• WAR is a cululative stat. As mentioned above, the MLB stats for 2017 and 2016 are based on 1.2 IP and 16.0 IP, respectively. Crockett’s performance at the major league level has actually been pretty good in a limited role and his AAA perfromance has be solid. He’s been especially effective against LH hitters, which bodes well for a LOOGY role. His ground ball rates and HR rates are excellent, which translates to just what the doctor ordered for GABP. Besides he was a waiver wire claim for goodness sakes.

      • All good points. I remain skeptical, though. The great thing about sports is we’ll get a chance to see how this all pans out in spring training.

        • I feel your pain and I’m with you in the leaky skeptical boat. We want to believe that things have changed regarding the Reds front office, but we don’t have a lot to support such a change during DW’s year+ as the GM. The FA market has yet to unfold and the trade market is almost completely stagnant right now. This will certainly change and I have to believe (a.k.a. HOPE!) the Reds front office will be players on the trade market this off season and avoid the FA market to any significant extent. As you say, we’ll just have to wait and see how things pan out.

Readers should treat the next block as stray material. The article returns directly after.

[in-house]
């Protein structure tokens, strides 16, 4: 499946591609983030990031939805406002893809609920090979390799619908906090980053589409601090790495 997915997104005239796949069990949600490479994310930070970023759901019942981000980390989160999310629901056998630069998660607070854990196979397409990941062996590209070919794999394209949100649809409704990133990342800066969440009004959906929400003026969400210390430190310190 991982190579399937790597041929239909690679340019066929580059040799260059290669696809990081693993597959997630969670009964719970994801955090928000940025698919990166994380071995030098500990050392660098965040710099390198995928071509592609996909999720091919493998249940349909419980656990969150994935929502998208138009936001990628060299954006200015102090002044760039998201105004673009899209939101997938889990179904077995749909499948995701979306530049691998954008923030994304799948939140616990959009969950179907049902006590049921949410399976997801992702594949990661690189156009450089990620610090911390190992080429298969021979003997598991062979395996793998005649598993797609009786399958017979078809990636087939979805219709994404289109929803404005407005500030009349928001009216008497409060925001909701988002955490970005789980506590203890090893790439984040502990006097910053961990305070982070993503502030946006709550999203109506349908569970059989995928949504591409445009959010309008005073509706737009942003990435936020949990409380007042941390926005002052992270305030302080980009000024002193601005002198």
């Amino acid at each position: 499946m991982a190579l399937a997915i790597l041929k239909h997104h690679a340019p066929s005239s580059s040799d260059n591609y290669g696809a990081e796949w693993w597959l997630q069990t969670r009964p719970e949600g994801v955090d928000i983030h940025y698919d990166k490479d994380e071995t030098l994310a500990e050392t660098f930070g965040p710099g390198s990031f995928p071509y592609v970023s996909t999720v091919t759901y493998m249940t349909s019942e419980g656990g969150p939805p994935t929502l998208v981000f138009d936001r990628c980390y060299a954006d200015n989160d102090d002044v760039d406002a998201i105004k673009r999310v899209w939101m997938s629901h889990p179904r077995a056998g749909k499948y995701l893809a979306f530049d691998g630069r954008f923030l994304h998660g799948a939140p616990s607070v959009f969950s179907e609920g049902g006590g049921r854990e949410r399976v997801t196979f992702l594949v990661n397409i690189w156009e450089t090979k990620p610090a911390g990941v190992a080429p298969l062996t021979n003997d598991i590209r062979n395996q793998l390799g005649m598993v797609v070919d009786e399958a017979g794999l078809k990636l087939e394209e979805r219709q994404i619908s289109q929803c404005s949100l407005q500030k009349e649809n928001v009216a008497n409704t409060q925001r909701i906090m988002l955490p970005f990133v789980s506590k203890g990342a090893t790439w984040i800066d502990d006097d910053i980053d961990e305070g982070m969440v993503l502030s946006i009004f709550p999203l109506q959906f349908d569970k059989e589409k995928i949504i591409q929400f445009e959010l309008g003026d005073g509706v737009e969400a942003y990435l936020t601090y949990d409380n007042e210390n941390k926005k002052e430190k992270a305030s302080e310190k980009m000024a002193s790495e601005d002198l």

4. Looks like a really nice potential Lefty specialist. Nice minor league numbers and good mlb numbers overall.

  5. This is a small move that could have bigger implications for the upcoming season if it pans out. A lefty specialist out of the bullpen is a lot like oxygen: you don’t notice it until you don’t have it.

    First really solid move of the offseason for the Reds. Not exciting, but necessary.

    • It is also high reward/very low risk.
      If he does not work out, but DFA him, and someone picks him up.
      Reds have had at least 1 HR in the last two years on waiver pick ups.

  6. Crockett seems to be a player of some value. Why did the tribe but him on waivers rather than try to trade in for cash or the player to be named later? Did they try to trade him?

      • This claiming guys and then tossing them right back on waivers in hope of having them accept minor league assignments stuff is starting to get old real quick. I’ve not been impressed at all thus far with the Dick Williams era thus far.

  7. I’m right there with you Bill. I can understand the waiver claim then trying to sneak a player through waivers, but the Reds just claimed him and then let him walk as a FA.

    The only possibility I can imagine is that the Reds identified a couple of waiver claims that hit the wire as teams tried to whittle down their 40-man rosters to protect their prospects for the rule 5 draft and the Reds liked those players more than Crockett. It doesn’t look like Adelman is clearing the 40-man roster yet with his pending release and that delay may also be a contributing factor if the Reds identified available prospects they needed to add to the 40-man roster after a pending waiver claim..